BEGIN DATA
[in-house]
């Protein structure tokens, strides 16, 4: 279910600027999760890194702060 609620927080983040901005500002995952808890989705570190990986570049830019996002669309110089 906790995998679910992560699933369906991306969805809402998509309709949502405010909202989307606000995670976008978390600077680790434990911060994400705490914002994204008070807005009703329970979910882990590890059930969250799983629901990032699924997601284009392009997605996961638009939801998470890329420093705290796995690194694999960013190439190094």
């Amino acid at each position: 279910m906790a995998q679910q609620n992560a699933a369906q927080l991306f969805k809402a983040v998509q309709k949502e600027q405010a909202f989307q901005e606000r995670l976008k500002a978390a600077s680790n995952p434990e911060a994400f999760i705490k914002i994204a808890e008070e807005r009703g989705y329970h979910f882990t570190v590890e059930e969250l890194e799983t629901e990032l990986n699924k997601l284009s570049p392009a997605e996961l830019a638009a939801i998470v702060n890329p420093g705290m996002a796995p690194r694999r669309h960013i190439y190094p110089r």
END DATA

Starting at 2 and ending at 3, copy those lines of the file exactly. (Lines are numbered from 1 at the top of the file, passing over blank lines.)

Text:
């Protein structure tokens, strides 16, 4: 279910600027999760890194702060 609620927080983040901005500002995952808890989705570190990986570049830019996002669309110089 906790995998679910992560699933369906991306969805809402998509309709949502405010909202989307606000995670976008978390600077680790434990911060994400705490914002994204008070807005009703329970979910882990590890059930969250799983629901990032699924997601284009392009997605996961638009939801998470890329420093705290796995690194694999960013190439190094």
């Amino acid at each position: 279910m906790a995998q679910q609620n992560a699933a369906q927080l991306f969805k809402a983040v998509q309709k949502e600027q405010a909202f989307q901005e606000r995670l976008k500002a978390a600077s680790n995952p434990e911060a994400f999760i705490k914002i994204a808890e008070e807005r009703g989705y329970h979910f882990t570190v590890e059930e969250l890194e799983t629901e990032l990986n699924k997601l284009s570049p392009a997605e996961l830019a638009a939801i998470v702060n890329p420093g705290m996002a796995p690194r694999r669309h960013i190439y190094p110089r």